It’s perhaps a lesson learned from one of Mr Trump’s other legal battles. In a New York civil fraud trial earlier this month, Mr Trump was initially told he could not give his closing argument. The judge in that case asked whether Mr Trump would keep it short and stick to the matters of the case.

 How big are Donald Trump’s legal problems?

 Mr Trump responded with a six-minute monologue in which he argued he was a victim of political persecution.

 The defamation trial on Thursday gave the 77-year-old much less leeway.

 Asked if he stood by his deposition, Mr Trump said: “100% yes.”

 His lawyer Alina Habba then asked if he denied Ms Carroll’s accusation. “That’s exactly right, yes I did,” he responded.

 He went on to say “she said something that I considered a false accusation – totally false”.

 But Judge Kaplan quickly cut Mr Trump off and told the jury to ignore that last statement.

 Finally, Ms Habba asked if her client had ever instructed anyone to hurt Ms Carroll, to which Mr Trump said: “No, I just wanted to defend myself, my family and frankly, the presidency.” The judge again ordered the latter part stricken from the record.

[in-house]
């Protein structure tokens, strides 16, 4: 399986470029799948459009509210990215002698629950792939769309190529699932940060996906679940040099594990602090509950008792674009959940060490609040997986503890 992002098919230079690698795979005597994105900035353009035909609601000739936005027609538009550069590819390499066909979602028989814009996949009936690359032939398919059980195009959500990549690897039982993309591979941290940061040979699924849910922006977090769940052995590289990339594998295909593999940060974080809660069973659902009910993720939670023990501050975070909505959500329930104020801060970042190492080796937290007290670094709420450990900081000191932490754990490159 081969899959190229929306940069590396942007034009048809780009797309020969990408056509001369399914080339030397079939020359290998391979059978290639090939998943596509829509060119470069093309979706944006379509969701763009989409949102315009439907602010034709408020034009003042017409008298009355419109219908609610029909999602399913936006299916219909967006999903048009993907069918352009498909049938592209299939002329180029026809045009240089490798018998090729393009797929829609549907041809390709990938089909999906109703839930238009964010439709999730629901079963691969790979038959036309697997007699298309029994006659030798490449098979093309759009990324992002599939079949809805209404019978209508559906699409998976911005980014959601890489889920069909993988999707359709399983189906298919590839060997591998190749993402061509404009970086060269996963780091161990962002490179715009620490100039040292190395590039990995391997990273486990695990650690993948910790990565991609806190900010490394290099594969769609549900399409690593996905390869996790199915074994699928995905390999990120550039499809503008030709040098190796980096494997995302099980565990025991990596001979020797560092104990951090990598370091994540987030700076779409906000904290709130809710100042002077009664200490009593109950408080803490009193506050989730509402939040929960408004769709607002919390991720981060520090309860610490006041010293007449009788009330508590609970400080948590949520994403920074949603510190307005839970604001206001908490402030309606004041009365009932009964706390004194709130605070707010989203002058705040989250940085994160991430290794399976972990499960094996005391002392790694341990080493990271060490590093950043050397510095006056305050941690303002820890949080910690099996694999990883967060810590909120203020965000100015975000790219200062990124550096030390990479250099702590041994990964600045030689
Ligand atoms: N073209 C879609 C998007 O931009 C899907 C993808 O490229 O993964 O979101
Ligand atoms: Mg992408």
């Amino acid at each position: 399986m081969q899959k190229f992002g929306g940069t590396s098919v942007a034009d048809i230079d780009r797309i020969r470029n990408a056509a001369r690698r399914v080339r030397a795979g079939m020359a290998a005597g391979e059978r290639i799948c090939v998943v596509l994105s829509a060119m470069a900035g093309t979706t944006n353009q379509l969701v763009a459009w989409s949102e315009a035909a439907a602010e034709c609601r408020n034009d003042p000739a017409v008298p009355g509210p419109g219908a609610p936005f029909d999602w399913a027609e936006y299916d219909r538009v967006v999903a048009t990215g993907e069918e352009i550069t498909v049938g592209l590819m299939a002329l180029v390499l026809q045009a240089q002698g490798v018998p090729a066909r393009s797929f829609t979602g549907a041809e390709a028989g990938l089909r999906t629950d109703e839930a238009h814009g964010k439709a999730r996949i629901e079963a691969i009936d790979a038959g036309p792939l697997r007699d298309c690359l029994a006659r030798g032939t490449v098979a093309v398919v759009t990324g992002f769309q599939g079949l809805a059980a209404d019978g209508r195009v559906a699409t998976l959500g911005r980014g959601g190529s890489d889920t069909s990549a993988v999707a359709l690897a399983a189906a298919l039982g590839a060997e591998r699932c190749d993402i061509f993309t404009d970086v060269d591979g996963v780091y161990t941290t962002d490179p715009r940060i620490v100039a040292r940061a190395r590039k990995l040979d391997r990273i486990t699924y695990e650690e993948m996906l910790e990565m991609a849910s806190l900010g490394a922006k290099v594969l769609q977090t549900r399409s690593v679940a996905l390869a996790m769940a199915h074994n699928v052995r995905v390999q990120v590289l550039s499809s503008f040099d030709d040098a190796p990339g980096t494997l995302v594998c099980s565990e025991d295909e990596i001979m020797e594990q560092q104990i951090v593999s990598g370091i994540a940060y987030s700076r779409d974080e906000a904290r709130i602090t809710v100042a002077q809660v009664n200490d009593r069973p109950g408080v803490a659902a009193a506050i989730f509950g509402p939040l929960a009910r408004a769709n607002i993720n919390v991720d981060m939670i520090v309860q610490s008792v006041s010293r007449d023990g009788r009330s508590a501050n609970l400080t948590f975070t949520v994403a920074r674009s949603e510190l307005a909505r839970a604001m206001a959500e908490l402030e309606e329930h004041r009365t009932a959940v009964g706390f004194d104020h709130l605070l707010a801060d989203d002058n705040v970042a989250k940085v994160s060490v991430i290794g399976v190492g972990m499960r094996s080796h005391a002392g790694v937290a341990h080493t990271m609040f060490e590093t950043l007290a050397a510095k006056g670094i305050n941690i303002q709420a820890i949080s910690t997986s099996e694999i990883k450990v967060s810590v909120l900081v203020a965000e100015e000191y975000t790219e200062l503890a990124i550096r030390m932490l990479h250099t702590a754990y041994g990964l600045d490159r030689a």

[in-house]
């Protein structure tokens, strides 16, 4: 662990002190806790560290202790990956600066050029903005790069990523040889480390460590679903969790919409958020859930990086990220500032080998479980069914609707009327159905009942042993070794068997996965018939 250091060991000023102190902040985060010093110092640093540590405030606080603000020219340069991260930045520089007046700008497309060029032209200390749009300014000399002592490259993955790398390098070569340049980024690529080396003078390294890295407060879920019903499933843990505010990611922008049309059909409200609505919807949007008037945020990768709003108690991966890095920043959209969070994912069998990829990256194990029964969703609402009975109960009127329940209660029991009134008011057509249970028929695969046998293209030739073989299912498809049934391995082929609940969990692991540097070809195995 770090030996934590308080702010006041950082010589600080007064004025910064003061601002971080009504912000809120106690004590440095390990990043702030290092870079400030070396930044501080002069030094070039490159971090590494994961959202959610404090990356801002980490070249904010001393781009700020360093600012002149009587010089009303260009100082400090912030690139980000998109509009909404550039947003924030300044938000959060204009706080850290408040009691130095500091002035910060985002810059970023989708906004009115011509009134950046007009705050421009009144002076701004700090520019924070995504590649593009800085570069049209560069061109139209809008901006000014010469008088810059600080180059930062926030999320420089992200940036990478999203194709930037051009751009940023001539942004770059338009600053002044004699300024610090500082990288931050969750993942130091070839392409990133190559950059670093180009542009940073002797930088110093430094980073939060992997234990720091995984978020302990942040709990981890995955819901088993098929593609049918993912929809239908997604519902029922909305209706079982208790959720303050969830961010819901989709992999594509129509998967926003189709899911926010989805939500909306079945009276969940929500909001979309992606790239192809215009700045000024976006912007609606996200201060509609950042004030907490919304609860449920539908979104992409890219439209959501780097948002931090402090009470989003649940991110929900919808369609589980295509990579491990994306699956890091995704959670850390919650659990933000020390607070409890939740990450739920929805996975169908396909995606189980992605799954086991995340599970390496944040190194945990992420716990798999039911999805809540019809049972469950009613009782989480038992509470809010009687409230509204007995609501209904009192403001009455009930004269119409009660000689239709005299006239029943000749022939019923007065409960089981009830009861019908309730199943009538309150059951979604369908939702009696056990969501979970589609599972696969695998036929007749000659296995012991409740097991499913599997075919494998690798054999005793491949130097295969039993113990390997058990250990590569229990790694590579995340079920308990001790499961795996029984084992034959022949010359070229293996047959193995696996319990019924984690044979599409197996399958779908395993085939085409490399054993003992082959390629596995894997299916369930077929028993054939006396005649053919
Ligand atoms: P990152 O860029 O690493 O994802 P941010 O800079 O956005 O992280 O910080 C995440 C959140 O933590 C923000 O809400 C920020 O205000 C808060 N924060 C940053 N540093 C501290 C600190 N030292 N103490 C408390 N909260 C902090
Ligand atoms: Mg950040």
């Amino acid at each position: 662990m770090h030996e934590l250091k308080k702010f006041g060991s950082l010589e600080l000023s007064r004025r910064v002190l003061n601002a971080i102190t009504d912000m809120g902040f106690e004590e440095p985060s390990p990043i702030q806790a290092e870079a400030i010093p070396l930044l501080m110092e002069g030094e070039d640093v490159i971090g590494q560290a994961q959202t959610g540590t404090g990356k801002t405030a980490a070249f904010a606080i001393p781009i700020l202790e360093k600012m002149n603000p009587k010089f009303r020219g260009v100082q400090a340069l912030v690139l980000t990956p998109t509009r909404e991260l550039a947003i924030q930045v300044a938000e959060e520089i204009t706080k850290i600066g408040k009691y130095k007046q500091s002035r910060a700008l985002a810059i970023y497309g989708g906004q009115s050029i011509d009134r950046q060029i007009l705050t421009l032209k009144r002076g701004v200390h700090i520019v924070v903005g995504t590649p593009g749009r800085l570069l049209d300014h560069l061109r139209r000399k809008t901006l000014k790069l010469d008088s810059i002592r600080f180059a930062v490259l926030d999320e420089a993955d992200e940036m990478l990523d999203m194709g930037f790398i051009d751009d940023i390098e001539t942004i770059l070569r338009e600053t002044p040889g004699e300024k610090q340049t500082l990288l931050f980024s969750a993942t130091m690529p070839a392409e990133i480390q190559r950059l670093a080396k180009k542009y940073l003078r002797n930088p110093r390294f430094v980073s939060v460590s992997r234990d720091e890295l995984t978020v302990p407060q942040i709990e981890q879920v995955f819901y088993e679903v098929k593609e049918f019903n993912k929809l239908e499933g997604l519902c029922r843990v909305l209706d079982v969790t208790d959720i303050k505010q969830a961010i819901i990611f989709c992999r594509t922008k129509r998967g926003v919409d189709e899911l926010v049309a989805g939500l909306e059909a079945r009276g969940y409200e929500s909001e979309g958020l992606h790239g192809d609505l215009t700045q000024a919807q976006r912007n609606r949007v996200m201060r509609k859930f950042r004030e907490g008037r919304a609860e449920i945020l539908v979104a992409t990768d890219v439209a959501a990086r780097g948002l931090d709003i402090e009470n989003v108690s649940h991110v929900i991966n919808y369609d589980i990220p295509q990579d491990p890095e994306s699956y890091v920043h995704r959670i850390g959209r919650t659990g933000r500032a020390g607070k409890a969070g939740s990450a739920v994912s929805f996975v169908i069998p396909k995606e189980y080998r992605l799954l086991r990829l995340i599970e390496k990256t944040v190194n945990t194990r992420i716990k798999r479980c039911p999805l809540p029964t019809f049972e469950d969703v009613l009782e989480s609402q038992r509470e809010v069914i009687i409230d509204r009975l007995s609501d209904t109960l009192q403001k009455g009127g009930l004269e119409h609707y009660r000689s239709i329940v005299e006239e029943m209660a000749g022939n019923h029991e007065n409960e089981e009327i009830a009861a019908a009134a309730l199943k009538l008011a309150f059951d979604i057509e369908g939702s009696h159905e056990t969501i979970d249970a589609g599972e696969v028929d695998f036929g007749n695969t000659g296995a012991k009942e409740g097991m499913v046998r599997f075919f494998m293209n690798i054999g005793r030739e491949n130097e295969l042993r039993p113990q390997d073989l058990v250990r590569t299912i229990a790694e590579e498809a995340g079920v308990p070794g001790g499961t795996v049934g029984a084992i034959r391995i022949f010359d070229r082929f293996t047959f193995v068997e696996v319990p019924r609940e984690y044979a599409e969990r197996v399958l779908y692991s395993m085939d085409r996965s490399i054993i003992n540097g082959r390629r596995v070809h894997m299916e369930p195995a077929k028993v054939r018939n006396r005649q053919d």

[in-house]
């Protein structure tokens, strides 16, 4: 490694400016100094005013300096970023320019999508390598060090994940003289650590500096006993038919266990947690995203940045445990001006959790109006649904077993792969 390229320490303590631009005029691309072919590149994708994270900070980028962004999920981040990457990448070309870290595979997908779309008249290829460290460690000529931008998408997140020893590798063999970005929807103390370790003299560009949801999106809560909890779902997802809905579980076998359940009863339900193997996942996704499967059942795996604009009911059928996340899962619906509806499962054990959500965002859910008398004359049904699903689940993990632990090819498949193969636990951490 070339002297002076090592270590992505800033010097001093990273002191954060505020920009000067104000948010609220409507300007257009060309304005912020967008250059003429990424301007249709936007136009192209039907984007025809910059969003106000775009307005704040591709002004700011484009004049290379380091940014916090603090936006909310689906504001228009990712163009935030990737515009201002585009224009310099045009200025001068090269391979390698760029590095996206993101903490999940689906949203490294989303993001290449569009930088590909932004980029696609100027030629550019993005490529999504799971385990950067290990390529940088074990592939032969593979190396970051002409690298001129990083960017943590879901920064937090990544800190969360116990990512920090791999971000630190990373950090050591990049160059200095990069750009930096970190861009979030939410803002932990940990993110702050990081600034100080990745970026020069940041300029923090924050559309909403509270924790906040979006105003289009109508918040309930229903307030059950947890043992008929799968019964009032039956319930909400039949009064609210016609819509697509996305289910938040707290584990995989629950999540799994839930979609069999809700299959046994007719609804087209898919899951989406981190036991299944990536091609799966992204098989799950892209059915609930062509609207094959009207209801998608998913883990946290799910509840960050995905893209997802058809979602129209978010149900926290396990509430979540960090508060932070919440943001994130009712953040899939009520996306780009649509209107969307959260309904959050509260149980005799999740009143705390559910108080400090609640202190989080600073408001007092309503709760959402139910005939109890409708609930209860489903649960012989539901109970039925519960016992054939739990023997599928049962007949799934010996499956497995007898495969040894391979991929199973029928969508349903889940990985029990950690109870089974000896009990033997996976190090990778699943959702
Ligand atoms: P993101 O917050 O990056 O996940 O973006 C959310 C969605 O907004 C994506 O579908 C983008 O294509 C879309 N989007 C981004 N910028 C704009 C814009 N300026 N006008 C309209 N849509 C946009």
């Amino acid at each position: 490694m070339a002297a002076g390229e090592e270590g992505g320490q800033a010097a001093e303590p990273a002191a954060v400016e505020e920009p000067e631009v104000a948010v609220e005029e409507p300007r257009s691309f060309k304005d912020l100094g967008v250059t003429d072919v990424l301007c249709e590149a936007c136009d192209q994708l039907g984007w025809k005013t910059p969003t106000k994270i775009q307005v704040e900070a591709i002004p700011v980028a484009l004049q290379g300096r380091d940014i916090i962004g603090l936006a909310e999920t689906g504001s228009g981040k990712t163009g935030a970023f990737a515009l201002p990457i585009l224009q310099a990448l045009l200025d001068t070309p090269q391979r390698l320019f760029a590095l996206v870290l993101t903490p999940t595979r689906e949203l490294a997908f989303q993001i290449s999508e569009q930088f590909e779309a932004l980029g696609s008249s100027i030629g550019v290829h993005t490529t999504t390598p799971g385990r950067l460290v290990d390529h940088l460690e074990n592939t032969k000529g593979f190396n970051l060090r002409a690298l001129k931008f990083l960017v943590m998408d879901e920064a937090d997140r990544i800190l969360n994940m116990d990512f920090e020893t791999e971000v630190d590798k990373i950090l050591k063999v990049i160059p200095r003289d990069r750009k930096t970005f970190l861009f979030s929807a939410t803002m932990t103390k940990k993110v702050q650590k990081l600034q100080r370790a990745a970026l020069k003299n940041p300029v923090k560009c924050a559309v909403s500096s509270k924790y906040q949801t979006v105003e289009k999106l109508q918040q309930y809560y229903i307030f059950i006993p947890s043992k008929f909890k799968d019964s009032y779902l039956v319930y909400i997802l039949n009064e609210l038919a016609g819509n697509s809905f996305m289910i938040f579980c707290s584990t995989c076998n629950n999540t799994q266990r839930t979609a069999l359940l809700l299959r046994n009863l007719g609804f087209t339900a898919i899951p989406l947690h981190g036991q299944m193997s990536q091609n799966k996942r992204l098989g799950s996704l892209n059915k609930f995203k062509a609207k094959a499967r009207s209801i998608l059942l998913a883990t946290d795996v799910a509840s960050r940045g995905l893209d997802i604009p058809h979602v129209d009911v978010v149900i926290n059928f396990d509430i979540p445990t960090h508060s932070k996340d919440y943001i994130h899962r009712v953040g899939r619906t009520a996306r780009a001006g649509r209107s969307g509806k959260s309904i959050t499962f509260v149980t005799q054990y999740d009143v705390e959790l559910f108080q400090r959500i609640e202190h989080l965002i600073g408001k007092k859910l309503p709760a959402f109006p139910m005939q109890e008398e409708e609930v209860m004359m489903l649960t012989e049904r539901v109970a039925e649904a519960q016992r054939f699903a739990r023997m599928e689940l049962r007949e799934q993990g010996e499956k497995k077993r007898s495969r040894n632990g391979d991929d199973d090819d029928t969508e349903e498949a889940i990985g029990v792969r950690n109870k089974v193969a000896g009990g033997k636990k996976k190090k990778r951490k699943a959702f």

E Jean Carroll trial: Judge threatens to remove Trump from court Jury finds Trump sexually abused writer in NY store

And with that, the testimony was over. As he left the courtroom Mr Trump was heard saying: “It’s not America. This is not America.”

Earlier in the day, Judge Kaplan warned him to stop interrupting proceedings by “talking loudly”. That included a moment when he was heard muttering under his breath that he had “never met this woman [Ms Carroll]”.

 Donald Trump Sued As New York Adult Survivors Act Takes Effect

Writer E Jean Carroll has sued Donald Trump in the US state of New York for allegedly raping her in the 1990s.

Ms Carroll, 78, is among the first to sue under the Adult Survivors Act, which came into effect on Thursday.

The state law allows a one-year period for victims to file sexual assault lawsuits in New York over claims that would have otherwise exceeded statute limitations.

The former president has denied the allegations against him.